this solution depends on ubiquitous use of DNSSEC and availability of
   DNSSEC-aware APIs and thus is not discussed in this document.  A
   future update to this document might rectify this.)

   A certification authority that receives a Certificate Signing Request
   containing multiple unrelated DNS-IDs and/or SRV-IDs (e.g.  DNS-ID of
   example.org and DNS-ID of example.com) needs to verify that the




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   entity that supplied such Certificate Signing Request is authorized
   to provide email service for all requested domains.

   The ability to issue certificates that contain an SRV-ID (or a DNS-ID
   for the domain part of email addresses) implies the ability to verify
   that entities requesting them are authorized to run email service for
   these SRV-IDs/DNS-IDs.  In particular, certification authorities that
   can't verify such authorization (whether for a particular domain or
   in general) MUST NOT include such email SRV-IDs/DNS-IDs in
   certificates they issue.  This document doesn't specify exact
   mechanism(s) that can be used to achieve this.  However, a few
   special case recommendations are listed below.

   A certification authority willing to sign a certificate containing a
   particular DNS-ID SHOULD also support signing a certificate
   containing one or more of email SRV-IDs for the same domain, because
   the SRV-ID effectively provides more restricted access to an email
   service for the domain (as opposed to unrestricted use of any
   services for the same domain, as specified by DNS-ID).

   A certification authority which also provides DNS service for a
   domain can use DNS information to validate SRV-IDs/DNS-IDs for the
   domain.

   A certification authority which is also a Mail Service Provider for a
   hosted domain can use that knowdledge to validate SRV-IDs/DNS-IDs for
   the domain.

5.  Compliance Checklist for Mail Service Providers and Certificate
    Signing Request generation tools

   Mail Service Providers and Certificate Signing Request generation
   tools

   1.  MUST include the DNS-ID identifier type in Certificate Signing
       Requests for the host name(s) where the email server(s) are
       running.  They SHOULD include the DNS-ID identifier type in
       Certificate Signing Requests for the domain portion of served
       email addresses.

   2.  If the email services provided are discoverable using DNS SRV as
       specified in [RFC6186], the Mail Service Provider MUST include
       the SRV-ID identifier type for each type of email service in
       Certificate Signing Requests.

   3.  SHOULD include CN-ID identifier type for the host name where the
       email server(s) is running in Certificate Signing Requests for
       backward compatibility with deployed email clients.  (Note, a



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       certificate can only include a single CN-ID, so if a mail service
       is running on multiple hosts, either each host has to use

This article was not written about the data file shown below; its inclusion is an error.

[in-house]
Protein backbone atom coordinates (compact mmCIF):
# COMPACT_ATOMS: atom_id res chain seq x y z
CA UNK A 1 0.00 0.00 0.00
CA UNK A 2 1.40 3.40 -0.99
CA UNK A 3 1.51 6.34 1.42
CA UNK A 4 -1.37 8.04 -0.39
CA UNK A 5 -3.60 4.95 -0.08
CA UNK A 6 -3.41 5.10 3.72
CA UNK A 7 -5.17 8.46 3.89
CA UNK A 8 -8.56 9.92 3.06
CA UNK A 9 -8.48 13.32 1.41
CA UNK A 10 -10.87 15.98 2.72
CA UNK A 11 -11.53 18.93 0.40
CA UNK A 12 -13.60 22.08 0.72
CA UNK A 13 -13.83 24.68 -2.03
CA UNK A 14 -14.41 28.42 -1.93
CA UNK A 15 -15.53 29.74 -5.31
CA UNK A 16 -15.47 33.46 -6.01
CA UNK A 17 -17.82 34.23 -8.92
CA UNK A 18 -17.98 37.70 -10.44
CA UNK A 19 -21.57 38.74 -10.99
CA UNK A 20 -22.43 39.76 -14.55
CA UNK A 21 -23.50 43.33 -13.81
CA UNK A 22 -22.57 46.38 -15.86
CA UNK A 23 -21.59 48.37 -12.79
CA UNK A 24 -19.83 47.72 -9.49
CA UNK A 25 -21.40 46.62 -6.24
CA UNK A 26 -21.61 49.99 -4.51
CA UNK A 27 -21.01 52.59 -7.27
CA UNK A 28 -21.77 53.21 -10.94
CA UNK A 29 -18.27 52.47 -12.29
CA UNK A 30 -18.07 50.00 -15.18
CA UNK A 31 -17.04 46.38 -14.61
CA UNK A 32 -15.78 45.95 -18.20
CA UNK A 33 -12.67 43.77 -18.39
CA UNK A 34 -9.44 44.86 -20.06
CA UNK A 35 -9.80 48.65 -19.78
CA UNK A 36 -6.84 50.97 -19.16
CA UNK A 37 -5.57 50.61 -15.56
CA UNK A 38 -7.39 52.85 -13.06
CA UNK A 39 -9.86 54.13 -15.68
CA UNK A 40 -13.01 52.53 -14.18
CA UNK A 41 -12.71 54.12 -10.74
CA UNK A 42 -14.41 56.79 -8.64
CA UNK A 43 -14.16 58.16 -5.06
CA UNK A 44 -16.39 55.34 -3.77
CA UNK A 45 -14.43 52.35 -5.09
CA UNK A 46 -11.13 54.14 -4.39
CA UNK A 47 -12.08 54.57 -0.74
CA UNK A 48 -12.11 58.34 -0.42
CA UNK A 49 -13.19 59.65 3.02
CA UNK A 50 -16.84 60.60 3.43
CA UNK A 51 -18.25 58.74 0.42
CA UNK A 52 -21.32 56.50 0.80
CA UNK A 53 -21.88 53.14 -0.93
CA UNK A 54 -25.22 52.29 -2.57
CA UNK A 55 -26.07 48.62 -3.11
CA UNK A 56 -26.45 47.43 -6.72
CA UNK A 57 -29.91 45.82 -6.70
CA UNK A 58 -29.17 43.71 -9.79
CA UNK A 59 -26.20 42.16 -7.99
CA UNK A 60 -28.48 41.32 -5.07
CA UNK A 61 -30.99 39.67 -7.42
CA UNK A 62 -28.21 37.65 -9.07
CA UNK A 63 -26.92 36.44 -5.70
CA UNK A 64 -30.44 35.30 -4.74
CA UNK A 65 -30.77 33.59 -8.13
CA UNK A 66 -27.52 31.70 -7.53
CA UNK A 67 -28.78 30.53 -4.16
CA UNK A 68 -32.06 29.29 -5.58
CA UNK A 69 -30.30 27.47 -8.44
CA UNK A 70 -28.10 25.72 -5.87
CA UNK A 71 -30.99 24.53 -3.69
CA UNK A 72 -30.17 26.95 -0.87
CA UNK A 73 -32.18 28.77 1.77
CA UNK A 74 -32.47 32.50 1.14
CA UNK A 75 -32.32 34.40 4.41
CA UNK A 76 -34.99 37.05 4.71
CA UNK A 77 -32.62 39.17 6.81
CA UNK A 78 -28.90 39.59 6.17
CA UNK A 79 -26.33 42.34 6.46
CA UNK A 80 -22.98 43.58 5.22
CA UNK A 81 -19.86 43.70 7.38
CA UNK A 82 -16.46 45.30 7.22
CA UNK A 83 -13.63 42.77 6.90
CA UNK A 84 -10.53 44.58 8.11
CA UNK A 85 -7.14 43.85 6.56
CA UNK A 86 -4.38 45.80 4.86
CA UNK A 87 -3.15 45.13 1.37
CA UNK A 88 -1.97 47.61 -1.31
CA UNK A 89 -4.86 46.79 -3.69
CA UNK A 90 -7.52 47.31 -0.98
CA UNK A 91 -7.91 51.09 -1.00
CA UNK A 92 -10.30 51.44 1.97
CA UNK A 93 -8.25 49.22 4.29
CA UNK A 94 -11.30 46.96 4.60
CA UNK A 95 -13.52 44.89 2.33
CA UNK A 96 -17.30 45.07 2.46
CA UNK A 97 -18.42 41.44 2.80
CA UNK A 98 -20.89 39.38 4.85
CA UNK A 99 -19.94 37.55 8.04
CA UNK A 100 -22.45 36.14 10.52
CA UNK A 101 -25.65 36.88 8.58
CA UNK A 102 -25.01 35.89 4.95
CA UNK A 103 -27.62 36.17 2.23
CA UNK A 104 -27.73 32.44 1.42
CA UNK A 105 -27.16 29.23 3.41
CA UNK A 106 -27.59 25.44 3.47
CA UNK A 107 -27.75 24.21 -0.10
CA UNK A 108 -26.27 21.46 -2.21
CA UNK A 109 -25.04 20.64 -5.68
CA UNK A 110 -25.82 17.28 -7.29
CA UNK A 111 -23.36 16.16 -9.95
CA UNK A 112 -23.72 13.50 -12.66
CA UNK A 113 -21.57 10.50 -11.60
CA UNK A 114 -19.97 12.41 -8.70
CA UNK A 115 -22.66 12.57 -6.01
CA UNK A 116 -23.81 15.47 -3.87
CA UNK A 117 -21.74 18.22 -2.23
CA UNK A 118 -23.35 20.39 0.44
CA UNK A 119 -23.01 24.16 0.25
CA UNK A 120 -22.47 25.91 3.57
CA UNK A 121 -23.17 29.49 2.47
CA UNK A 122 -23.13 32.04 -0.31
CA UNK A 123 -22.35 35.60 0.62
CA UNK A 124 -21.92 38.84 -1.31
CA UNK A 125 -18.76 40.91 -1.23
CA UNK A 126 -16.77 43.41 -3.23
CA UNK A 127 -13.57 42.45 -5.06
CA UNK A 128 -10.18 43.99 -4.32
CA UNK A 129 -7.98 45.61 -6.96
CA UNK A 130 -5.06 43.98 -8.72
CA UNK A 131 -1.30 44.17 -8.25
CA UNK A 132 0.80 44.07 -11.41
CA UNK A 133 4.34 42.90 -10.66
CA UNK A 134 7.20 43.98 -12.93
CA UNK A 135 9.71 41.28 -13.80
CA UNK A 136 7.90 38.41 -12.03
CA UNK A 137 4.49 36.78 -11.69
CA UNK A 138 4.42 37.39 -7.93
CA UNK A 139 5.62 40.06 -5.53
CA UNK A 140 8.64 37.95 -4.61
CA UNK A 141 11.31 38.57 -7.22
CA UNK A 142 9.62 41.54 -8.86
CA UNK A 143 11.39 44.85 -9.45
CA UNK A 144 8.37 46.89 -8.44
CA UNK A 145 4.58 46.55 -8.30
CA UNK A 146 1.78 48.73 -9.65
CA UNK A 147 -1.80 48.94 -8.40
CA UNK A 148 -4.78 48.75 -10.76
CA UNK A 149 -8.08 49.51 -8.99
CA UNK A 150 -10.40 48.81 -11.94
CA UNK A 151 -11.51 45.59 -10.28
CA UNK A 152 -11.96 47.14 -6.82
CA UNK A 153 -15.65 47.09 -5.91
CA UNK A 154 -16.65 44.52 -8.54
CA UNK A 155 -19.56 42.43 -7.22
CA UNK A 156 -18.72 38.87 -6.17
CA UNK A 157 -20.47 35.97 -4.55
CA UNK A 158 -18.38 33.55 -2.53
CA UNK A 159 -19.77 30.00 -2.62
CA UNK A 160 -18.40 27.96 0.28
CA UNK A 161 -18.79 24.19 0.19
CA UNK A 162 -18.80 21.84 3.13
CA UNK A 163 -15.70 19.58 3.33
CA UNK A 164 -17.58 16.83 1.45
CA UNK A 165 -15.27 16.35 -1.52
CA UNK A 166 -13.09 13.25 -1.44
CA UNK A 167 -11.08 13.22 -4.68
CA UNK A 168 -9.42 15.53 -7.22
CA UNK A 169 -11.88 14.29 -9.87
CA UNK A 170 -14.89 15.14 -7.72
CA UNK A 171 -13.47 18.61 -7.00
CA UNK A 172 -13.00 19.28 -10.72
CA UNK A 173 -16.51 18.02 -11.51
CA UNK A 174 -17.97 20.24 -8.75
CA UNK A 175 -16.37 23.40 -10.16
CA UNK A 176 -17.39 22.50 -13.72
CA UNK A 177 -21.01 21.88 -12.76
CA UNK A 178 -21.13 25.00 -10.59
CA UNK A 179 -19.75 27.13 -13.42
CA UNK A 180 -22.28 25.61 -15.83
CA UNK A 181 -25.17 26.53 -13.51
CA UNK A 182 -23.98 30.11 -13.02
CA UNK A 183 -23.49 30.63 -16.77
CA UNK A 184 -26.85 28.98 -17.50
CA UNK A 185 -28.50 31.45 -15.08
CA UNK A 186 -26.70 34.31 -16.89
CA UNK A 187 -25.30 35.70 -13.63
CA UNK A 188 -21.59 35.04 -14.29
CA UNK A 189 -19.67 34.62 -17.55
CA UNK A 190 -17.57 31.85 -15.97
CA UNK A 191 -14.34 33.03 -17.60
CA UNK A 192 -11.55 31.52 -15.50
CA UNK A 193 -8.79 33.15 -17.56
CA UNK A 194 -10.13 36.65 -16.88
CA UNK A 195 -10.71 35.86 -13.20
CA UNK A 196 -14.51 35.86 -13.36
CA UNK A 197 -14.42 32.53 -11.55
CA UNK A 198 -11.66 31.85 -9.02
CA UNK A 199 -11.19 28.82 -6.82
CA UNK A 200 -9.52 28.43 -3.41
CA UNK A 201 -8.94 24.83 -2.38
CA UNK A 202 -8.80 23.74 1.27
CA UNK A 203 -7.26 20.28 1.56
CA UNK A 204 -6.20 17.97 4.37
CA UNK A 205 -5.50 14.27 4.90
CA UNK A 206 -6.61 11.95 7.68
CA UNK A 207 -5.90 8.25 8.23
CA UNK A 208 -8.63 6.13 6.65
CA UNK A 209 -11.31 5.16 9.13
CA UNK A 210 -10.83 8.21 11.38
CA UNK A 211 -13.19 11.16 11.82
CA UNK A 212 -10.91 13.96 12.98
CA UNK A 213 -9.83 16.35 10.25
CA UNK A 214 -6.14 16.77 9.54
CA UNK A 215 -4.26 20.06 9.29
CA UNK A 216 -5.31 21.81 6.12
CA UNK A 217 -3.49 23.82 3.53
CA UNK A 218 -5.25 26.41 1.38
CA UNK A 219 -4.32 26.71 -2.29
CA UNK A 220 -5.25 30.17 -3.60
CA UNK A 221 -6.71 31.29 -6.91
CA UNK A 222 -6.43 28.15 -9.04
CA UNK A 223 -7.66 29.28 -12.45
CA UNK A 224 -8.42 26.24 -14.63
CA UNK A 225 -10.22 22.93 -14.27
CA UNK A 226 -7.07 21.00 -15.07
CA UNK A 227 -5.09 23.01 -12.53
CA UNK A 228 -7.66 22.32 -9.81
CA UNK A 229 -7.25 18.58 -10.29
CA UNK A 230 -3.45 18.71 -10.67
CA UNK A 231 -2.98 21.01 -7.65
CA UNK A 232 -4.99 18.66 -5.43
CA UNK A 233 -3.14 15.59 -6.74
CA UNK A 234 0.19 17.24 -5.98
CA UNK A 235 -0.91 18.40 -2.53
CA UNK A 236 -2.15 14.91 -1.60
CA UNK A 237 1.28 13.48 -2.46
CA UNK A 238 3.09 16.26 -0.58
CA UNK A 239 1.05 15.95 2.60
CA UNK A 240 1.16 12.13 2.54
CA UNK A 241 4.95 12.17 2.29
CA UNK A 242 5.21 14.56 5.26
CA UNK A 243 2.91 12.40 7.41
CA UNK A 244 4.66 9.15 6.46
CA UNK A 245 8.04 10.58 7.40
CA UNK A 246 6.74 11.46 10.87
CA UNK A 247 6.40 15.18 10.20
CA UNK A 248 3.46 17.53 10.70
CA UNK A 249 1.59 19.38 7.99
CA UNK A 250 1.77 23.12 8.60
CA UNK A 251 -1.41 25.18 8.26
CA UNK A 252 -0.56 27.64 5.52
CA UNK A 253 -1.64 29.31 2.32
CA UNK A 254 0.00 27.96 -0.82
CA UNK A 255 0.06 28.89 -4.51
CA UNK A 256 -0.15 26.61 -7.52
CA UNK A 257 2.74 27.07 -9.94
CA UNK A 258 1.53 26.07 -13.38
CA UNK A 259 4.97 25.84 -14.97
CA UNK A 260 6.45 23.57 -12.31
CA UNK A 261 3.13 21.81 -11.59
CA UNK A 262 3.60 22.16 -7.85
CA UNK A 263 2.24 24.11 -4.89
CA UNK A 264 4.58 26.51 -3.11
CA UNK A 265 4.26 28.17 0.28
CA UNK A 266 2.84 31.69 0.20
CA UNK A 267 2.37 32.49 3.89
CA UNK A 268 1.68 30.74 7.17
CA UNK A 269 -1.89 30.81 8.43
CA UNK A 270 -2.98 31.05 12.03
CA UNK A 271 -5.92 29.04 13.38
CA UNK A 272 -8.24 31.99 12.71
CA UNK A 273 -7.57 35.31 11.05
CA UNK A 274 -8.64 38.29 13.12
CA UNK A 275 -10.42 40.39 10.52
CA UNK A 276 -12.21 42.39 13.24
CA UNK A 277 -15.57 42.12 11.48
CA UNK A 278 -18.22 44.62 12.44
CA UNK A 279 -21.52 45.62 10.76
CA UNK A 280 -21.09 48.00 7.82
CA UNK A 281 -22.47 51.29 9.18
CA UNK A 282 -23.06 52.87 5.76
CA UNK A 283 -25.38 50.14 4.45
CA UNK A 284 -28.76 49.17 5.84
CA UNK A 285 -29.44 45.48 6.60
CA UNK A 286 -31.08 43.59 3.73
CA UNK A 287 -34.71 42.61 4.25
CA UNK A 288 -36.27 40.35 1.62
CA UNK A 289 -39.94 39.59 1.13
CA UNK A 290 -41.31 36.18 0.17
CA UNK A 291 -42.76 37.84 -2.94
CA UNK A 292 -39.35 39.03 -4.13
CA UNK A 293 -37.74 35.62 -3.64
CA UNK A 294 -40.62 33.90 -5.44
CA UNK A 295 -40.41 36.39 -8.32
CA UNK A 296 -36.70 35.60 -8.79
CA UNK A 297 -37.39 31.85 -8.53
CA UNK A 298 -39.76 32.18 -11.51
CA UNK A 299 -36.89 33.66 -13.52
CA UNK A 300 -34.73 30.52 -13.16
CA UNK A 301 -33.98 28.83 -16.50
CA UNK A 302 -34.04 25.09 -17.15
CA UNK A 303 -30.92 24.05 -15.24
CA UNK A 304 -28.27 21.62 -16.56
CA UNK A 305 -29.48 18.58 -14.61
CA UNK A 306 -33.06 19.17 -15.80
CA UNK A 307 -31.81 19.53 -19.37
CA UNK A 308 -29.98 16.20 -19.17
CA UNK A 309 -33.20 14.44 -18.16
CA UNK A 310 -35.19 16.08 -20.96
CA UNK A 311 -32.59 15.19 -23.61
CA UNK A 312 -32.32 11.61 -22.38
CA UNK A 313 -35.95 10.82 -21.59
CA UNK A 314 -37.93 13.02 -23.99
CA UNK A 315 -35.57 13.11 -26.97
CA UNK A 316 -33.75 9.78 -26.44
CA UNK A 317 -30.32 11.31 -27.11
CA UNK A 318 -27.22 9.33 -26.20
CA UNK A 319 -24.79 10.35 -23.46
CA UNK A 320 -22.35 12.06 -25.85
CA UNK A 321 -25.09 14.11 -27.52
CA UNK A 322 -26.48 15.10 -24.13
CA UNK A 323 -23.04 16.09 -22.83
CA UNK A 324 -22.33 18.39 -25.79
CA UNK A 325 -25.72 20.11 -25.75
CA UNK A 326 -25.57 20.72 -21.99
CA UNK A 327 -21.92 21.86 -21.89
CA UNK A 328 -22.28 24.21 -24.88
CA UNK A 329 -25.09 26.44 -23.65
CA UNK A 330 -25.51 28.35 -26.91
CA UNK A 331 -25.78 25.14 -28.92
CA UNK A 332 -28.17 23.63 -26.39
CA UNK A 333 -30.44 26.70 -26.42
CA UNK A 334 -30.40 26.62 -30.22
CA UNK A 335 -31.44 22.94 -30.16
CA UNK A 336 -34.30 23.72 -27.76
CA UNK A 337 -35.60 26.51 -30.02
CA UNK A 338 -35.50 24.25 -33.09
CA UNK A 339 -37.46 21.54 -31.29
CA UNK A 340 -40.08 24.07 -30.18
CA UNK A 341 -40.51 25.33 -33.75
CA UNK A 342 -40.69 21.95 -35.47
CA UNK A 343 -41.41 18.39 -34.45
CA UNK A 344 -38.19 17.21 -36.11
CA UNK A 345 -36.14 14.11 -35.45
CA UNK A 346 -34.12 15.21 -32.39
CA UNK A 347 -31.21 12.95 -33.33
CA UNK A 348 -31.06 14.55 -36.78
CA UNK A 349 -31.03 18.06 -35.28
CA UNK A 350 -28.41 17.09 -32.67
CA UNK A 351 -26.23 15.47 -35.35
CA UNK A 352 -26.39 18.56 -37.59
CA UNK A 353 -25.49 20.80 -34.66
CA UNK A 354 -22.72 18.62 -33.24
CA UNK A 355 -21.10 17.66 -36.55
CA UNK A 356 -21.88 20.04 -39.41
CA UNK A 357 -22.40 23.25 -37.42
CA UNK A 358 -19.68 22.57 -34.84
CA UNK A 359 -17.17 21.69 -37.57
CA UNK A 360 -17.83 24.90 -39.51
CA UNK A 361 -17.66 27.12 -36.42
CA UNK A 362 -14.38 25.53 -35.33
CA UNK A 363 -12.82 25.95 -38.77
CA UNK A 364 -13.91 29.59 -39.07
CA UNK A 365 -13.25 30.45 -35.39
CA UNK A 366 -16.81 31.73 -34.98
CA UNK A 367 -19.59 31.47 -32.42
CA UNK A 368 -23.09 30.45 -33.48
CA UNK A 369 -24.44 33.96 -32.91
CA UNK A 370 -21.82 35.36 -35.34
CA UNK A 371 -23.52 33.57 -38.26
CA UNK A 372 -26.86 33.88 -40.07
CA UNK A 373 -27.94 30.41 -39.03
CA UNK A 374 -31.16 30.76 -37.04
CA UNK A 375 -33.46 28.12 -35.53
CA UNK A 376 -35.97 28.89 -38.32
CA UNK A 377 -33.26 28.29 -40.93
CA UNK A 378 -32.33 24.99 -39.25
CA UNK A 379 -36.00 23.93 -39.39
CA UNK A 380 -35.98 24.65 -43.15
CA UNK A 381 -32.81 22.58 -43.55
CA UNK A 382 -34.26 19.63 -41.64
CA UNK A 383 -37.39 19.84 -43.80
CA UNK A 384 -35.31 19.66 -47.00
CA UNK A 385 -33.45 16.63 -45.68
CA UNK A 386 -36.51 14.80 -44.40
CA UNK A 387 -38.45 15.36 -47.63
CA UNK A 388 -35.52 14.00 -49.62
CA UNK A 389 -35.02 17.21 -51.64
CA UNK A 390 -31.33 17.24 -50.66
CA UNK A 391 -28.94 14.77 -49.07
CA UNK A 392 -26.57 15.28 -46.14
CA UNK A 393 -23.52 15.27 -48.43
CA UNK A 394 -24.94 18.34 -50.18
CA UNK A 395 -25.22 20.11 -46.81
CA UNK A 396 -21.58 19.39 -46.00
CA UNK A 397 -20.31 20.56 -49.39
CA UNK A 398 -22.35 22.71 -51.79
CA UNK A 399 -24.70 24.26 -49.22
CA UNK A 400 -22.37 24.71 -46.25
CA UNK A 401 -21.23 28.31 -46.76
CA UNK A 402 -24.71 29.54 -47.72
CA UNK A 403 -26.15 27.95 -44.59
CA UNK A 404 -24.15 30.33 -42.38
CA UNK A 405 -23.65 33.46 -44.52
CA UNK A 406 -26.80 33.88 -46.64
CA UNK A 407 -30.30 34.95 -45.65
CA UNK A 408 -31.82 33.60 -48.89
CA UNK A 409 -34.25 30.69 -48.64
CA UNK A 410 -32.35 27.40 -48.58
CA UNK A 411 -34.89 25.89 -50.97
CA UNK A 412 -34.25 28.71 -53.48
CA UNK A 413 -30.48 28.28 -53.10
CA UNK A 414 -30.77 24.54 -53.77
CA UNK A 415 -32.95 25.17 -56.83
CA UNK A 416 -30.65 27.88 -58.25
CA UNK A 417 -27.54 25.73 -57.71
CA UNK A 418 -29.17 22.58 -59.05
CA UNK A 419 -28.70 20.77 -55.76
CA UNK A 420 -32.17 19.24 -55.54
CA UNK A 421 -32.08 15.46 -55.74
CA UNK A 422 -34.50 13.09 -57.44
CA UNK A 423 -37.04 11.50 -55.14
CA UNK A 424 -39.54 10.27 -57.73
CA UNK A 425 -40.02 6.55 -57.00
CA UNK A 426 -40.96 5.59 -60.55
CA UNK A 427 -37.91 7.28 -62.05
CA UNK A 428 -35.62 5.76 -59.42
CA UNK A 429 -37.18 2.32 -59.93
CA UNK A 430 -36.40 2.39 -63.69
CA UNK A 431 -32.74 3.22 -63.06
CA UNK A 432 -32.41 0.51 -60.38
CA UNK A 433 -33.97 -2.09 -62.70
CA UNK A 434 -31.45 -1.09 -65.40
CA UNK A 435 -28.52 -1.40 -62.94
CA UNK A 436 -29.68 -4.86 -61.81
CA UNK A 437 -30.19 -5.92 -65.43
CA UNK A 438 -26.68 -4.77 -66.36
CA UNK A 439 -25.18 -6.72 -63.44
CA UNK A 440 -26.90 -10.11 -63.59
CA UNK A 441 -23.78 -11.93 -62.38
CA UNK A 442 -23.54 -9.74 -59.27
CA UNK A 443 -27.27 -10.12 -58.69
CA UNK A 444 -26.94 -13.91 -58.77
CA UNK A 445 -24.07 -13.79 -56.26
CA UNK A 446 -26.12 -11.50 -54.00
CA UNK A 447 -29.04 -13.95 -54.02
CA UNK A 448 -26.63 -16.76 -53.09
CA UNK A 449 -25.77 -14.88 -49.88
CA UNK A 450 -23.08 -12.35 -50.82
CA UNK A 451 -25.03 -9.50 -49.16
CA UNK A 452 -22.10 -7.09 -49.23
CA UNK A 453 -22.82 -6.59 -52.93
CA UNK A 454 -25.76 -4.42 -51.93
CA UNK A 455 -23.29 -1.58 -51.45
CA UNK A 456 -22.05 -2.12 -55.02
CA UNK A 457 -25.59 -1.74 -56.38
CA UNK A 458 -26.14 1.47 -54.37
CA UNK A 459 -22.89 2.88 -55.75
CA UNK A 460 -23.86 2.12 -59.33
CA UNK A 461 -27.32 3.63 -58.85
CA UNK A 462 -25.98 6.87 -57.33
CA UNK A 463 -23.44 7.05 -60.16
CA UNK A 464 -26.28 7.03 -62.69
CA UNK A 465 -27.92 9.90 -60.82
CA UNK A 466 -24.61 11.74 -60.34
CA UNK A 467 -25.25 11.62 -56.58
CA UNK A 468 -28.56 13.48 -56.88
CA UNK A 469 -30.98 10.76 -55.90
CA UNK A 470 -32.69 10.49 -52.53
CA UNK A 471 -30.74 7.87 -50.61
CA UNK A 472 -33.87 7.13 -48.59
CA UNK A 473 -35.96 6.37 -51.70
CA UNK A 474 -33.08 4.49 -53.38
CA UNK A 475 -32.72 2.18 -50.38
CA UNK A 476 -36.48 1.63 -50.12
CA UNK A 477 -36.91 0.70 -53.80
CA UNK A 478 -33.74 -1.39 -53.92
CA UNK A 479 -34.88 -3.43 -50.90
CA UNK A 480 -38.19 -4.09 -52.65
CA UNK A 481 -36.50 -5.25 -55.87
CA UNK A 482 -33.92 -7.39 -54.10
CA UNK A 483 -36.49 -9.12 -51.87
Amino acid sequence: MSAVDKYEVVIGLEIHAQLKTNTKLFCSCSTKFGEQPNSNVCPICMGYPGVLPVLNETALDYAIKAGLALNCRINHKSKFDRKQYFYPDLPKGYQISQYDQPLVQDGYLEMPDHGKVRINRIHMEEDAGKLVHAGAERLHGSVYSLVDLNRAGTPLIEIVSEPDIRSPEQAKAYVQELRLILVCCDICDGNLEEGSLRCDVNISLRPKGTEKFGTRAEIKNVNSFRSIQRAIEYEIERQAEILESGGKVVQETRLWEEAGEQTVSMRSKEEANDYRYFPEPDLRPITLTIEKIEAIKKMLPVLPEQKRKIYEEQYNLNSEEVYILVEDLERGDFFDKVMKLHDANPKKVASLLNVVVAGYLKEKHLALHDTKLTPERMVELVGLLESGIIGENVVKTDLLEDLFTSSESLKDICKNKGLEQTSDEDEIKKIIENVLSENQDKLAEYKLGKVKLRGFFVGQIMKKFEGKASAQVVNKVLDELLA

different certificate with its own CN-ID, a single certificate
       with multiple DNS-IDs, or a single certificate with wildcard in
       CN-ID can be used).

   4.  MAY include "*" (wildcard) as the left-most name component of
       DNS-ID or CN-ID in Certificate Signing Requests.

5.1.  Notes on hosting multiple domains

   A server that hosts multiple domains needs to do one of the following
   (or some combination thereof):

   1.  Use DNS SRV records to redirect each hosted email service to a
       fixed domain, deploy TLS certificate(s) for that single domain,
       and instruct users to configure their clients with appropriate
       pinning (unless the SRV records can always be obtained via
       DNSSEC).  Some email clients come with preloaded list of pinned
       certificates for some popular domains, which can avoid the need
       for manual confirmation.

   2.  Use a single TLS certificate that includes a complete list of all
       the domains it is serving.

   3.  Serve each domain on its own IP/port, using separate TLS
       certificates on each IP/port.

   4.  Use Server Name Indication (SNI) TLS extension [RFC6066] to
       select the right certificate to return during TLS negotiation.
       Each domain has its own TLS certificate in this case.

   Each of these deployment choices have their scaling disadvantages
   when the list of domains changes.  Use of DNS SRV without SRV-ID
   requires manual confirmation from users.  While preloading pinned
   certificates avoids the need for manual confirmation, this
   information can get stale quickly or would require support for a new
   mechanism for distributing preloaded pinned certificates.  A single
   certificate (the second choice) requires that when a domain is added,
   then a new Certificate Signing Request that includes a complete list
   of all the domains needs to be issued and passed to a CA in order to
   generate a new certificate.  Separate IP/port can avoid regenerating
   the certificate, but requires more transport layer resources.  Use of
   TLS SNI requires each email client to use it.

   Several Mail Service Providers host hundreds and even thousands of
   domains.  This document, as well as its predecessors RFC 2595, RFC
   3207, RFC 3501 and RFC 5804 don't address scaling issues caused by



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   use of TLS in multi-tenanted environments.  Further work is needed to
   address this issue, possibly using DNSSEC or something like POSH
   [RFC7711].

6.  Examples

   Consider an IMAP-accessible email server which supports both IMAP and
   IMAPS (IMAP-over-TLS) at the host "mail.example.net" servicing email
   addresses of the form "user@example.net".  A certificate for this
   service needs to include DNS-IDs of "example.net" (because it is the